Japan’s way into the wars of the 1930s and 1940s against China and the Western powers is a well documented and researched part of modern Japanese history. Scholars generally agree upon the view that it was the military, especially the Imperial Army, which was the major force in bringing Japan on the road to aggression and war. The military had a privileged status in Japanese politics and could pursue its policies as an autonomous actor in the political arena. Though disagreement exists over the question of where to locate the roots of this development. Mostly, this development is seen to have originated in the legislation of the Meiji era such as, for instance, the establishment of an independent General Staff in 1878 or the provision that defined the military ministers as officers on active duty (gunbu daijin gen’eki bukan-sei) in 1900.
This narrow interpretation leads, however, to a fundamental misunderstanding of the character of the Meiji (1868-1912) and Taishō (1912-1926) eras, as well as to a misinterpretation of the Japanese case within the context of international research on militarism. Japan’s imperialist wars against Ch’ing China and tsarist Russia did not trigger a deeper involvement of the military in politics, as it can be usually observed in states involved in armed conflict or foreign crisis. Apparently, the accord between the political and the military elites was still intact during the Meiji era. Although the military did have the means to interfere in politics, it obviously did not have the will nor did it see any necessity to do so.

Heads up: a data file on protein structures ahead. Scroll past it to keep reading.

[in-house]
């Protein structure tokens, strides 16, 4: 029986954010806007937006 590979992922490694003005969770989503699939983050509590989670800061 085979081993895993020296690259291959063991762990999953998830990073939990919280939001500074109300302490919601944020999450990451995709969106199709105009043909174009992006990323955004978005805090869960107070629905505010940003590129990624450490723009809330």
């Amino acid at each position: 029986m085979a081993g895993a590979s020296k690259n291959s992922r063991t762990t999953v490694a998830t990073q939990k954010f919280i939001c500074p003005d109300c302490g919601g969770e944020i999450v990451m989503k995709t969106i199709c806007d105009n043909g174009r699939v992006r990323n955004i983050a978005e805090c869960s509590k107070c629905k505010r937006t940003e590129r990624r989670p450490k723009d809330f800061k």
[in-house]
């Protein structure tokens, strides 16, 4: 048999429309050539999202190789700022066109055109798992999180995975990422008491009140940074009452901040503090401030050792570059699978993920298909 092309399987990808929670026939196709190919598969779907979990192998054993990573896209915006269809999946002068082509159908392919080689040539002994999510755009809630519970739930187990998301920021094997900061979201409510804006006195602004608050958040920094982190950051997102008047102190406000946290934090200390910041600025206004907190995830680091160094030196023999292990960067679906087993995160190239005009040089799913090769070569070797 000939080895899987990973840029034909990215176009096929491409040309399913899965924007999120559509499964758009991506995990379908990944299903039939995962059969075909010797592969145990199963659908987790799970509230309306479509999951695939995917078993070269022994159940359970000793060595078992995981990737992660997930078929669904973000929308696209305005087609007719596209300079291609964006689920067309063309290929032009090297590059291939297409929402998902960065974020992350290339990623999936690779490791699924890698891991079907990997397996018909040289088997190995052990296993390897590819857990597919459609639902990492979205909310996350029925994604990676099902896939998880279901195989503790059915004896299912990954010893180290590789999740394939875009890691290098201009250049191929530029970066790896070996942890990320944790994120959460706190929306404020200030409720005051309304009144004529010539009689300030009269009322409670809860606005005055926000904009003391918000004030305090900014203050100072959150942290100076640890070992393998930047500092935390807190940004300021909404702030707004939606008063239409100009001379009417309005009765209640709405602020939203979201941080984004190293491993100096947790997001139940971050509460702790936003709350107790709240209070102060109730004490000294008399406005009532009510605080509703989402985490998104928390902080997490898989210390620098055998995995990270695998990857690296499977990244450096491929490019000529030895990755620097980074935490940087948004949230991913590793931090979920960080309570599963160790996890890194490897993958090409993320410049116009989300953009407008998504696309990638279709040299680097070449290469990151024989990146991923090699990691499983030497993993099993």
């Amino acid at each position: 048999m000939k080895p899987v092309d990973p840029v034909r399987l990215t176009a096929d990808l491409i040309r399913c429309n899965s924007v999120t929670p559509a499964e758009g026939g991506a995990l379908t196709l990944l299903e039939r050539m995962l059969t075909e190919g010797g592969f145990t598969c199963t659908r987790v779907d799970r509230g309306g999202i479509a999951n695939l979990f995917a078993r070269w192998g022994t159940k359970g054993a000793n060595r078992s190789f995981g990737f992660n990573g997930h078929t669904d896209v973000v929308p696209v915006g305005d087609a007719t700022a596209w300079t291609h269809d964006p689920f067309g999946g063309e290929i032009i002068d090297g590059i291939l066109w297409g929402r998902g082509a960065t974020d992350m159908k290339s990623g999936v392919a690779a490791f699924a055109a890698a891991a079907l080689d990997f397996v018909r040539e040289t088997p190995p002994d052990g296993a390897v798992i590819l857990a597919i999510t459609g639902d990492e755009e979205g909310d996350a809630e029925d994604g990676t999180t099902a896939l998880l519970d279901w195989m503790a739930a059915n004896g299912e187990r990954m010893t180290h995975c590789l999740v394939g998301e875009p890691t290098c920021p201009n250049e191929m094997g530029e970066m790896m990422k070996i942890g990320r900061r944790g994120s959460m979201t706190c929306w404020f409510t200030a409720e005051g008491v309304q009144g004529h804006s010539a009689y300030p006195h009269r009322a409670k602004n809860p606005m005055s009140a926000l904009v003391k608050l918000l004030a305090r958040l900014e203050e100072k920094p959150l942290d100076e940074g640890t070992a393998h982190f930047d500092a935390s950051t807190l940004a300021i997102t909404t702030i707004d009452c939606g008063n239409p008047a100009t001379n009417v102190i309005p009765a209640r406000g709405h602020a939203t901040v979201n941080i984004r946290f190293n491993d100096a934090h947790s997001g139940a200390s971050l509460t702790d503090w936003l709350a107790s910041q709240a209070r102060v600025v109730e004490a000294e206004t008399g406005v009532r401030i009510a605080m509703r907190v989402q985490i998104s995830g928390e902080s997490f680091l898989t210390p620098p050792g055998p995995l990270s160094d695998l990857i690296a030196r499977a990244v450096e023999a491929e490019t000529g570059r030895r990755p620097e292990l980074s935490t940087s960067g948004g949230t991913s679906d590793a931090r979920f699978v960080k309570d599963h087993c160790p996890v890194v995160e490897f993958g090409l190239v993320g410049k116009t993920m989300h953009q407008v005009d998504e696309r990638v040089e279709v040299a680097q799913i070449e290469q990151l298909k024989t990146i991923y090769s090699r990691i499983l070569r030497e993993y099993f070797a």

The situation changed fundamentally during the Taishō era, as this paper is going to show. Contrary to the usual perception of the Taishō period as a particular liberal era in Japanese prewar history or as a truly democratic one (Taishō-demokurashii), it will be shown that it was precisely during this period, in which the Imperial Army consolidated itself as a political factor and created precedence for interfering in politics. The army not only succeeded in gaining more control over domestic politics and foreign policy, but also over the spheres of economy and education.
It was the fundamental weakness of Japan’s political parties inherent in the construction of the constitutional system that allowed the Imperial Army during the Taishō period to establish itself as an autonomous political factor, a major conservative force and the leading player to promote foreign expansion. As a consequence, the accord between the political and military elites of Japan, which had characterized Meiji politics, broke down. This led to a rivalry between military and civil institutions, which was to define Japan’s politics of the 1930s and 1940s.